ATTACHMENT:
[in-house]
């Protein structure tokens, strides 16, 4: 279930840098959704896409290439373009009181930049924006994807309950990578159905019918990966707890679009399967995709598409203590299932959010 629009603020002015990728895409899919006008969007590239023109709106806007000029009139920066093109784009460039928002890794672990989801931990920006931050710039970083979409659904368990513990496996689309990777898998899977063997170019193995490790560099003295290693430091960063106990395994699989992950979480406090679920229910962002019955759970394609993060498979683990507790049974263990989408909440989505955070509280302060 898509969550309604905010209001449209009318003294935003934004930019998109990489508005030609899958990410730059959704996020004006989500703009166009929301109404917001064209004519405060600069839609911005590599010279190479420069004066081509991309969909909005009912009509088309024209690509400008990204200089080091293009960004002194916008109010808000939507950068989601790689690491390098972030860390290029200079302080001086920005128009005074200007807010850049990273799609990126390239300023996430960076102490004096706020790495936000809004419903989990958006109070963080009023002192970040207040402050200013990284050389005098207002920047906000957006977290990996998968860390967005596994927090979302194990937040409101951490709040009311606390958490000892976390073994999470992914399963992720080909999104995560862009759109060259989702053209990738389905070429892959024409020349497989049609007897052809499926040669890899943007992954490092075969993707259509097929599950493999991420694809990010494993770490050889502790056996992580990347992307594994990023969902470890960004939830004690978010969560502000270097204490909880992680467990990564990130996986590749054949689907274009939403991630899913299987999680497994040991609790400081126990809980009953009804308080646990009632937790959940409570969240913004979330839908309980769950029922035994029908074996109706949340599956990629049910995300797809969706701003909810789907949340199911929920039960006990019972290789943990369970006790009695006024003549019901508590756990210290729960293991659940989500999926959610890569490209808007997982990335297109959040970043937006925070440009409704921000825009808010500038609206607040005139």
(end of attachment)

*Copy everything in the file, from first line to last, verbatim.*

[in-house]
């Protein structure tokens, strides 16, 4: 279930840098959704896409290439373009009181930049924006994807309950990578159905019918990966707890679009399967995709598409203590299932959010 629009603020002015990728895409899919006008969007590239023109709106806007000029009139920066093109784009460039928002890794672990989801931990920006931050710039970083979409659904368990513990496996689309990777898998899977063997170019193995490790560099003295290693430091960063106990395994699989992950979480406090679920229910962002019955759970394609993060498979683990507790049974263990989408909440989505955070509280302060 898509969550309604905010209001449209009318003294935003934004930019998109990489508005030609899958990410730059959704996020004006989500703009166009929301109404917001064209004519405060600069839609911005590599010279190479420069004066081509991309969909909005009912009509088309024209690509400008990204200089080091293009960004002194916008109010808000939507950068989601790689690491390098972030860390290029200079302080001086920005128009005074200007807010850049990273799609990126390239300023996430960076102490004096706020790495936000809004419903989990958006109070963080009023002192970040207040402050200013990284050389005098207002920047906000957006977290990996998968860390967005596994927090979302194990937040409101951490709040009311606390958490000892976390073994999470992914399963992720080909999104995560862009759109060259989702053209990738389905070429892959024409020349497989049609007897052809499926040669890899943007992954490092075969993707259509097929599950493999991420694809990010494993770490050889502790056996992580990347992307594994990023969902470890960004939830004690978010969560502000270097204490909880992680467990990564990130996986590749054949689907274009939403991630899913299987999680497994040991609790400081126990809980009953009804308080646990009632937790959940409570969240913004979330839908309980769950029922035994029908074996109706949340599956990629049910995300797809969706701003909810789907949340199911929920039960006990019972290789943990369970006790009695006024003549019901508590756990210290729960293991659940989500999926959610890569490209808007997982990335297109959040970043937006925070440009409704921000825009808010500038609206607040005139």